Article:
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James Plastiras Director of Public Information New York State Office of Mental Health 518-474-6540 james.plastiras@omh.ny.gov

September 27, 2021

OMH Announces Funding to Support Suicide Loss Survivors Awarded To Monroe County

The New York State Office of Mental Health today announced a grant to Monroe County for the development of an evidence-based program designed to help suicide loss survivors. The grant will be used to establish a Local Outreach to Suicide Survivors (LOSS) team in the county.

The goal of the county LOSS Team is to connect suicide loss survivors to a local suicide survivor groups and other healing resources immediately following a death by suicide. This is a targeted strategy designed for suicide prevention that ultimately helps all those impacted by a suicide loss.

To be eligible for LOSS Team funding, which is provided through OMH’s Suicide Prevention Center of NY (SPCNY) county coalition applicants had to identify an active suicide loss survivor group operating within and accessible to residents of the county, and the group must be specific to suicide loss with trained facilitators.

SPCNY will also support the startup, planning, and coordination of a Monroe County LOSS team, and will facilitate a series of two half-day trainings to qualifying coalitions and respective partners. The content of these trainings will discuss the basic framework necessary for developing and sustaining LOSS Team initiative.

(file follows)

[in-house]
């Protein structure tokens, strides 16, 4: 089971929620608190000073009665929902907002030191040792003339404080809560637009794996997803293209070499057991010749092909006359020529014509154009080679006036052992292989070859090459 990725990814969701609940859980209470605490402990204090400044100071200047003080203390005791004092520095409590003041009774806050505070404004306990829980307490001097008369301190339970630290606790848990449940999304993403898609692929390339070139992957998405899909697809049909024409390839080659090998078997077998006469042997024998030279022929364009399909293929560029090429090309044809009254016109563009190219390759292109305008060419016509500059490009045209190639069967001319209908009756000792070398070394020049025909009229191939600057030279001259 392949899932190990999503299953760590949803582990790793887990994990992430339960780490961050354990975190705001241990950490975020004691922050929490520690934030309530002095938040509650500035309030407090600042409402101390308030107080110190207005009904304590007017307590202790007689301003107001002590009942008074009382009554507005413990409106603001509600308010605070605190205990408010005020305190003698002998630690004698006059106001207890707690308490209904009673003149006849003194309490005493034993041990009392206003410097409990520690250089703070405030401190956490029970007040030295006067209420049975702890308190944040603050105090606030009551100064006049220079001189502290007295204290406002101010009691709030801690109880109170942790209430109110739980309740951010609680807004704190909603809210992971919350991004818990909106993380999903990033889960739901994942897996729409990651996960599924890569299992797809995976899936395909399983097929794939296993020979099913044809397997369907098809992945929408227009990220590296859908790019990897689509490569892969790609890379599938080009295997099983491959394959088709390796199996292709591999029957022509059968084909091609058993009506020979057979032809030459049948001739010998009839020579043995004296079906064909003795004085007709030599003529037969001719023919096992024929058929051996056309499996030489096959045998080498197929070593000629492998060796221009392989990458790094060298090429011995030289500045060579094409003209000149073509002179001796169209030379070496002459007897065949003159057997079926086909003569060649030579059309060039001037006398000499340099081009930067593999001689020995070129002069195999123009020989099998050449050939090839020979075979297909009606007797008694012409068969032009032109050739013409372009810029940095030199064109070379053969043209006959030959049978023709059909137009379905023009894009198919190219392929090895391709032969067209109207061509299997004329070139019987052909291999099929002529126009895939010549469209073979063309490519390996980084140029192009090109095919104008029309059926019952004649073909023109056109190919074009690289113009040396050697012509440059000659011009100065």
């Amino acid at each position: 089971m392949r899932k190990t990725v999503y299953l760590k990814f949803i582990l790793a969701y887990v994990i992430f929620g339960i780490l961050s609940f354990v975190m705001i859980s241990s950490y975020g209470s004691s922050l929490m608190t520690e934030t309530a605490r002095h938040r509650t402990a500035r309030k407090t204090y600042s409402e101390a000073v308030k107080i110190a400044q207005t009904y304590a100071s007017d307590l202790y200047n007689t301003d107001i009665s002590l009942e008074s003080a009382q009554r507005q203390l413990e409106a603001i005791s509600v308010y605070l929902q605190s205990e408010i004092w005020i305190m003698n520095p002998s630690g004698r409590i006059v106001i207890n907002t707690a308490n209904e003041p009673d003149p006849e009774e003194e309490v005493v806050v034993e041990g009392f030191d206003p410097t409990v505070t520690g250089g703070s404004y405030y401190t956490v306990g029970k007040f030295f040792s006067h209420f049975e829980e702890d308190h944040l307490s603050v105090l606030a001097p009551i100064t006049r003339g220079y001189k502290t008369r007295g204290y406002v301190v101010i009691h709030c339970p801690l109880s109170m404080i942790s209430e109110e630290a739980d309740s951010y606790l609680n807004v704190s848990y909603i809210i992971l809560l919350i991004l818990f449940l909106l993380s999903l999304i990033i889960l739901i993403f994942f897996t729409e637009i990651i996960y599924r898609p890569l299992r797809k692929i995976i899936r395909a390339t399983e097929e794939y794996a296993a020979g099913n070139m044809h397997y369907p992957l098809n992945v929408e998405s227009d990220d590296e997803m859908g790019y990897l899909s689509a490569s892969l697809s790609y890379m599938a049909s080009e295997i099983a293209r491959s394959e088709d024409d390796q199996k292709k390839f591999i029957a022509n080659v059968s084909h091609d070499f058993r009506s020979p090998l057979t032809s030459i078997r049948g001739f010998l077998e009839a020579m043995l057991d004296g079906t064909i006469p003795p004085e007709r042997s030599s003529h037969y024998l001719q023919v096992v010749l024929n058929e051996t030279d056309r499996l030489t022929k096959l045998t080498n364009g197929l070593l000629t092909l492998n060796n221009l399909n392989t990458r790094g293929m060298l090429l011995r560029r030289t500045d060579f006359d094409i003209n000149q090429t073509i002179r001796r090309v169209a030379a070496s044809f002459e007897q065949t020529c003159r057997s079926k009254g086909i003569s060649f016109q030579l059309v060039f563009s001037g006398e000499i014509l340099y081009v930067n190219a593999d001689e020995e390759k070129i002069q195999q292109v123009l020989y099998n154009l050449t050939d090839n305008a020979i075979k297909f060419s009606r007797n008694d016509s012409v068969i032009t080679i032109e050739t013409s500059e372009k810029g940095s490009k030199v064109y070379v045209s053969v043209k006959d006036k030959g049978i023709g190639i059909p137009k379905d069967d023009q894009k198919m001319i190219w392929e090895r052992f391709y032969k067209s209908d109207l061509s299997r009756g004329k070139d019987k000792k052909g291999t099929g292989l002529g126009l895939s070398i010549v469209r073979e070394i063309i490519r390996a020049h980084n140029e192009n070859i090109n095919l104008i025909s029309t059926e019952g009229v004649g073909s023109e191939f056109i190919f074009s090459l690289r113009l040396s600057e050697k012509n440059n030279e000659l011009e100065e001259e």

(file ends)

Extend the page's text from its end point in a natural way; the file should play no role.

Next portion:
OMH Commissioner Dr. Ann Sullivan said, “Every suicide has a devastating impact on many people, and it is important for communities to come together and support each other losing a person to suicide. Implementing a Loss Team in Monroe County is an important step towards supporting those who have recently lost someone to suicide by connecting them with suicide loss survivors who understand their pain and can help build a network of support and resiliency. We look forward to working with Monroe County to strengthen their community’s suicide prevention efforts.”

Samantha Colson, MSW, MS, Director of Training and Programs at Rochester’s National Alliance of Mental Illness, said, “I’m excited to bring this opportunity to our community as suicide survivors will no longer need to suffer in silence.  The importance of holding space for grief and providing support for those impacted by a loss of this nature is invaluable.”

Project Management and related funding will begin January 1, 2022.

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